Waves: Ultrasound

Waves: Ultrasound

Properties of Ultrasound Waves

  • Ultrasound is a type of sound wave that has a frequency of above 20,000 Hz, which is higher than the human hearing range.
  • Like all sound waves, ultrasound is a type of longitudinal wave, meaning the vibrations occur in the same direction as the direction of energy transfer.
  • The speed of ultrasound in air is approximately 343 metres per second, but it travels faster in liquids and solids.
  • Ultrasound waves can be produced using piezoelectric materials which vibrate when an electric current is applied to them.

Applications of Ultrasound Waves

  • Medical imaging: Ultrasound scans are commonly used in medicine to create images of the inside of the body, such as foetal scans during pregnancy.
  • Sonar: Ships and submarines use ultrasound waves to detect the depth of the sea or locate underwater objects.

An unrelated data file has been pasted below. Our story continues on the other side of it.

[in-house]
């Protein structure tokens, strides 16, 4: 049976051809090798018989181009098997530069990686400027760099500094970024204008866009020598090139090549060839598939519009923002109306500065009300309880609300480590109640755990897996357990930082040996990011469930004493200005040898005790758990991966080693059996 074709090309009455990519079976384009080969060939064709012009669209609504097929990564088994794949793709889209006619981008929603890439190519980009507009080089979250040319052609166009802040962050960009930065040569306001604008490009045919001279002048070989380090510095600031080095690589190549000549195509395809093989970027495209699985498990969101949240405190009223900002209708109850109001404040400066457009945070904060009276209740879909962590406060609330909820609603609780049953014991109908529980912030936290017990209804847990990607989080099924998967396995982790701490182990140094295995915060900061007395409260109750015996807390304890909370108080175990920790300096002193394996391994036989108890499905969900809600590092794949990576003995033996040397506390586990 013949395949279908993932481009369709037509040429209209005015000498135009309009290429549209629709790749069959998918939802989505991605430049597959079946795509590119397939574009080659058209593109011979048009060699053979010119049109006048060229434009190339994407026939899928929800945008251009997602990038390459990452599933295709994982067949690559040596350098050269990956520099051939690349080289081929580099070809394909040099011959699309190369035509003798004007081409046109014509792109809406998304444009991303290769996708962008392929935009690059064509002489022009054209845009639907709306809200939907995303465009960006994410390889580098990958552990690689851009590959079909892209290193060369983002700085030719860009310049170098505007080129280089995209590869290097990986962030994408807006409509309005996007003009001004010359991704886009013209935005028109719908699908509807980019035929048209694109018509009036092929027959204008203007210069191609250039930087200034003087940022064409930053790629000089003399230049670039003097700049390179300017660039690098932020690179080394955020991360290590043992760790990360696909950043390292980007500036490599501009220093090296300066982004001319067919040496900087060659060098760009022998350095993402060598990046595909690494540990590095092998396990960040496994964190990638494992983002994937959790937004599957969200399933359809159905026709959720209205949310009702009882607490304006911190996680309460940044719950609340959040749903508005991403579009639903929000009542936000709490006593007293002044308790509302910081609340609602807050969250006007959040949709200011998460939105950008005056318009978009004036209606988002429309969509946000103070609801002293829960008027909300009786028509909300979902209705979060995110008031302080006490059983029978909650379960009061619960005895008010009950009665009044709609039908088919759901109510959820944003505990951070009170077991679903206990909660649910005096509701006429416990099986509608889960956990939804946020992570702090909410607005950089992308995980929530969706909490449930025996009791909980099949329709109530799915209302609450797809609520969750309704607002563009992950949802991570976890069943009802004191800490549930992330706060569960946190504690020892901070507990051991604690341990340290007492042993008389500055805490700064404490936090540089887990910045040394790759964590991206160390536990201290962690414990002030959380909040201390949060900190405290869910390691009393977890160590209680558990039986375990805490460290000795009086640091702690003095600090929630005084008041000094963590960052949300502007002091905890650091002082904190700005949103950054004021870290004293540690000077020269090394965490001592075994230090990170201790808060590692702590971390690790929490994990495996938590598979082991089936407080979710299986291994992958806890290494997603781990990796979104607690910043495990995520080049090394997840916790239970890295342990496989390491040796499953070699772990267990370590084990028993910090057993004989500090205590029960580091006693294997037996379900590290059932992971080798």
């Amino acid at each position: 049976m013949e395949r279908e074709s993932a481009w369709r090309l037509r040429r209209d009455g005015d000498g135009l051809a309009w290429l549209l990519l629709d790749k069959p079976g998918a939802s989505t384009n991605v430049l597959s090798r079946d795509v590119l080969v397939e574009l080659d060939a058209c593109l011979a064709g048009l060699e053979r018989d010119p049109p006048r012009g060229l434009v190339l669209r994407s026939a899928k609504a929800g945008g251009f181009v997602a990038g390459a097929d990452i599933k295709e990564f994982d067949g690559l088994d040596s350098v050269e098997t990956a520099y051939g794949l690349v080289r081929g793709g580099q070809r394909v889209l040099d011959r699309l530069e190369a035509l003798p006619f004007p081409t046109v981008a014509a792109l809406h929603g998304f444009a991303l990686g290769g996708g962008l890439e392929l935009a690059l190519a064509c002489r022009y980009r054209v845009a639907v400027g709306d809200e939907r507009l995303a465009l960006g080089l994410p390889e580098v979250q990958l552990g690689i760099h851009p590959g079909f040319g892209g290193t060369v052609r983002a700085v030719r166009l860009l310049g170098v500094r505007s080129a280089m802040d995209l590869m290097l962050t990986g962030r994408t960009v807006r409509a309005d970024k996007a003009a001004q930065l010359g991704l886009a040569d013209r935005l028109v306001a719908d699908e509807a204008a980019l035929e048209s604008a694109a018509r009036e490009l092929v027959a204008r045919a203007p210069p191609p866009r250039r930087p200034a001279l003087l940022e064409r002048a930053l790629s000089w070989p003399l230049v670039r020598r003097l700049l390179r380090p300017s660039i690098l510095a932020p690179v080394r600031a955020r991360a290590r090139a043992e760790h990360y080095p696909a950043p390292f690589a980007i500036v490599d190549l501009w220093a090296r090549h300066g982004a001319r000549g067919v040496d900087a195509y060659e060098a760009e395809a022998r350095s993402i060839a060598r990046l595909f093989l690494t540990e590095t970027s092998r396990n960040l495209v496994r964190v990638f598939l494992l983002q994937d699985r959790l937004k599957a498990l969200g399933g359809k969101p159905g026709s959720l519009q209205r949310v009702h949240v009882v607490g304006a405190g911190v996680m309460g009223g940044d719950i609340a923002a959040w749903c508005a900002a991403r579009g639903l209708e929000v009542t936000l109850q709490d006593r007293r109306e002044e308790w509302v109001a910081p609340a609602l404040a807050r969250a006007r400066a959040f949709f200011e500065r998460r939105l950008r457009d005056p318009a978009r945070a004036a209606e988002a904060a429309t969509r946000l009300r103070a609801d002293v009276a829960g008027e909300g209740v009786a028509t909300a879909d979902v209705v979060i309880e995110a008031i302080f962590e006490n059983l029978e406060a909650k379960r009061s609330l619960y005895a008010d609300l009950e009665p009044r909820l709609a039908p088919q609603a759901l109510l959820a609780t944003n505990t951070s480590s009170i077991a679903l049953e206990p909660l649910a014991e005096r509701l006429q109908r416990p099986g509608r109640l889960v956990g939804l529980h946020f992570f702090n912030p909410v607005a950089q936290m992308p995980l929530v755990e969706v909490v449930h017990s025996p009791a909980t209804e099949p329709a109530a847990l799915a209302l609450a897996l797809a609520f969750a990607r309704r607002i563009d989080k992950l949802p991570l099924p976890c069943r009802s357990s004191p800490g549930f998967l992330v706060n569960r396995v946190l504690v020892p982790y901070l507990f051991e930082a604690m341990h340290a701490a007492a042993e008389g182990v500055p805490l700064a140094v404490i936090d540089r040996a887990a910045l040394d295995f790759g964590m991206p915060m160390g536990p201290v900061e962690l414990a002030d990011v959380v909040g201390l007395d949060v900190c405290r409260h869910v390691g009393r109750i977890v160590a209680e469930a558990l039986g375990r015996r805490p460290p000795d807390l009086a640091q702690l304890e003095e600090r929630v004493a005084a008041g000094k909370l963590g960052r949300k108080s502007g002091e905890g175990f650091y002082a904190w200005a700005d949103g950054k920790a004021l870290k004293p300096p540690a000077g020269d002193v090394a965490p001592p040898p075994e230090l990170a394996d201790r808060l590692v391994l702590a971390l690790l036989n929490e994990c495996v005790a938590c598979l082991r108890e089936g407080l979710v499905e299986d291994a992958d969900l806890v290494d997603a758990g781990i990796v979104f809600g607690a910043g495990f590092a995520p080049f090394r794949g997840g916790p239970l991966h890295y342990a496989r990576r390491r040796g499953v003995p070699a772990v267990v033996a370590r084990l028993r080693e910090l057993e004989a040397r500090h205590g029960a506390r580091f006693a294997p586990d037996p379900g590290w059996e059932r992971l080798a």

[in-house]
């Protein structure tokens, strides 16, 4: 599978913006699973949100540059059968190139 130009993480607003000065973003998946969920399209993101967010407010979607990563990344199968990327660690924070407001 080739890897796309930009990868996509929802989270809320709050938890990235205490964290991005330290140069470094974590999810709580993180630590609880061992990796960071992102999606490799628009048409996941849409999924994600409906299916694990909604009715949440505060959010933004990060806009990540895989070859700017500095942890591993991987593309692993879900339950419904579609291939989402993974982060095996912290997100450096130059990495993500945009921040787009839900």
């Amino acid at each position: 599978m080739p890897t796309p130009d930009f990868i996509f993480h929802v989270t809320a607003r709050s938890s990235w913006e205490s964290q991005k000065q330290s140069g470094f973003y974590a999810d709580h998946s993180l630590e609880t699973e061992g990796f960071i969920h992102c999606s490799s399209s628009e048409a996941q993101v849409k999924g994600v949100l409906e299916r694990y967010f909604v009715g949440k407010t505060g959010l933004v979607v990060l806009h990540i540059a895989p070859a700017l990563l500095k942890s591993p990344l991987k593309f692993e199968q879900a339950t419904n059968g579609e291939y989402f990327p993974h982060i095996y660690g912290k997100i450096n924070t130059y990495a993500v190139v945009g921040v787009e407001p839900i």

• Cleaning: High frequencies ultrasound waves are sometimes used to clean delicate equipment in industries such as jewellery or electronics.
  • Industrial testing: Ultrasound waves can be used to detect flaws in metal structures. They reflect back if there is a flaw, allowing for early detection of potential issues.

Physics of Ultrasound Waves

  • Reflection: When an ultrasound wave reaches a boundary between two different materials, some of the wave is absorbed and some is reflected back.
  • The time taken for the reflected wave to reach the detector can be used to determine how far away the boundary is.
  • The difference in speed of ultrasound in different mediums can result in a change in direction, a process known as refraction.

Echoes and the Pulse-Echo Technique

  • An echo is the reflection of an ultrasound wave back to its source. This principle is used in both sonar and ultrasound scans.
  • In the pulse-echo technique, pulses of ultrasound are transmitted and the echoes are detected and timed. The distance to an interface (boundary) can be calculated by multiplying the time taken by the speed of ultrasound.